Who madest at length the better life thy choice, I gaze - and almost wish to lay aside

Heed not such onset! nay, if praise of men
Humanity, weak slave of cumbrous pride!

To thee appear not an unmeaning voice,
Lift up that gray-haired forehead, and rejoice
In the just tribute of thy Poet's pen!

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XVII.
WRITTEN UPON A BLANK LEAF IN “THE COM-

PLETE ANGLER."
WHILE flowing Rivers yield a blameless sport,
Shall live the name of Walton; - Sage benign!
Whose pen, the mysteries of the rod and line
Unfolding, did not fruitlessly exhort
To reverend watching of each still report
That Nature utters from her rural shrine.
Meek, nobly versed in simple discipline,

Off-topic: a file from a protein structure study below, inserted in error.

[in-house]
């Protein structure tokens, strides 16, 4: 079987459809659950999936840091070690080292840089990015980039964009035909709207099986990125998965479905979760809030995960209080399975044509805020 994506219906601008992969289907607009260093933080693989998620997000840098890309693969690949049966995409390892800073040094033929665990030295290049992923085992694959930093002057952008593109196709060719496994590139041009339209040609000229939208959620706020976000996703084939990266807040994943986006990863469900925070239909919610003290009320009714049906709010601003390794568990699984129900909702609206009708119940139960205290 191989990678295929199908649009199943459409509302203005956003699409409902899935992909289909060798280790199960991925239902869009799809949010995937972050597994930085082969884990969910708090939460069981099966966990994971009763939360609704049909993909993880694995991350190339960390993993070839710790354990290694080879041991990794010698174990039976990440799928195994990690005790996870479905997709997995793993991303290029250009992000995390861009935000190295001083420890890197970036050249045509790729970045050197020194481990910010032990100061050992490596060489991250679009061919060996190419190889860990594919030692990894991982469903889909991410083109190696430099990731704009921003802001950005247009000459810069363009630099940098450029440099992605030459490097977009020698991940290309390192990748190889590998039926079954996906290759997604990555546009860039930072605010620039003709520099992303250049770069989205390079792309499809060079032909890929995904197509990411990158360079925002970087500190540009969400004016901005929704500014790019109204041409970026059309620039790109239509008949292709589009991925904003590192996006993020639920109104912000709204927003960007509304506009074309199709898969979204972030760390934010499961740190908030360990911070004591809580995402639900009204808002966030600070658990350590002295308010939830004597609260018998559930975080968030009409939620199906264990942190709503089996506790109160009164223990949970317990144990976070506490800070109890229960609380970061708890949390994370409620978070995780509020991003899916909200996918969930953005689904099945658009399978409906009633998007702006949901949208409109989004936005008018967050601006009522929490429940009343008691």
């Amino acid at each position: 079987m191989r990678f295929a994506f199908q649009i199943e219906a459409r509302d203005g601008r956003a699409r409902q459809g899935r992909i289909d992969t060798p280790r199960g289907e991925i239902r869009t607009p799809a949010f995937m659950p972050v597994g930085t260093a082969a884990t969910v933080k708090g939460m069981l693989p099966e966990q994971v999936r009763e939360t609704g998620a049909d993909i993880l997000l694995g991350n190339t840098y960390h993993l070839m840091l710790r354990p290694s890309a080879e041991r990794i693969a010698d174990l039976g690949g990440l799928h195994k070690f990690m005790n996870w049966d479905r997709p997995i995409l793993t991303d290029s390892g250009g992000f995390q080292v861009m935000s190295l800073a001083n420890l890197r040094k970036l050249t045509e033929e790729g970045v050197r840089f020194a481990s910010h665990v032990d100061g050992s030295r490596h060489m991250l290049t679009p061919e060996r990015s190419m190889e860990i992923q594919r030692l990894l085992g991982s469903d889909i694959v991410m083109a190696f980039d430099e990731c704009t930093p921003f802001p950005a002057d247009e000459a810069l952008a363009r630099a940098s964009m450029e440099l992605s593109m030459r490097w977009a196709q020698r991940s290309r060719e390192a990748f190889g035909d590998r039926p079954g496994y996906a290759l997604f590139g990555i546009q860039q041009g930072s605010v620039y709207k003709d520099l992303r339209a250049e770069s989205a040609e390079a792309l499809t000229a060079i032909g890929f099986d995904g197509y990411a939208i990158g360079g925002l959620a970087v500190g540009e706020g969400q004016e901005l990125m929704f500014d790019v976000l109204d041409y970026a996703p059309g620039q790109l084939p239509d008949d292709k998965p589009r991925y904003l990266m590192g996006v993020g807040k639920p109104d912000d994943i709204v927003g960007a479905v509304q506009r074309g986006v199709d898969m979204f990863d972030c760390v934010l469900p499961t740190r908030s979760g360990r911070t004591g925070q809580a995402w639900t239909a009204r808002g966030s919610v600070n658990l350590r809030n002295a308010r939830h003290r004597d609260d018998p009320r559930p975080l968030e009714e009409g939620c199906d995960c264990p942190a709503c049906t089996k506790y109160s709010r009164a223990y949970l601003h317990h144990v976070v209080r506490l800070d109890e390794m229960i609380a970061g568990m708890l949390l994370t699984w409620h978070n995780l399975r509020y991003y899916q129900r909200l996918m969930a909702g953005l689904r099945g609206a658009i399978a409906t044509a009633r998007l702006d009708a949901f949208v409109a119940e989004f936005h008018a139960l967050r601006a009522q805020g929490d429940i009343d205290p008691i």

He found the longest summer day too short,
To his loved pastime given by sedgy Lee,
Or down the tempting maze of Shawford brook !
Fairer than life itself, in this sweet Book,
The cowslip bank and shady willow-tree,
And the fresh meads; where flowed, from every nook
Of his full bosom, gladsome Piety!

XX.
TO THE RIVER DERWENT.
Among the mountains were we nursed, loved Stream!
Thou, near the eagle's nest — within brief sail,
I, of his bold wing floating on the gale,
Where thy deep voice could lull me! — Faint the

beam
Of human life when first allowed to gleam
On mortal notice. — Glory of the Vale,
Such thy meek outset, with a crown though frail
Kept in perpetual verdure by the steam
Of thy soft breath!- Less vivid wreath entwined
Nemæan Victors brow ; less bright was worn,
Meed of some Roman Chief - in triumph borne
With captives chained ; and shedding from his car
The sunset splendours of a finished war
Upon the proud enslavers of mankind !

XVIII.

XXI.
TO THE POET, JOHN DYER.

COMPOSED IN ONE OF THE VALLEYS OF WESTBard of the Fleece, whose skilful genius made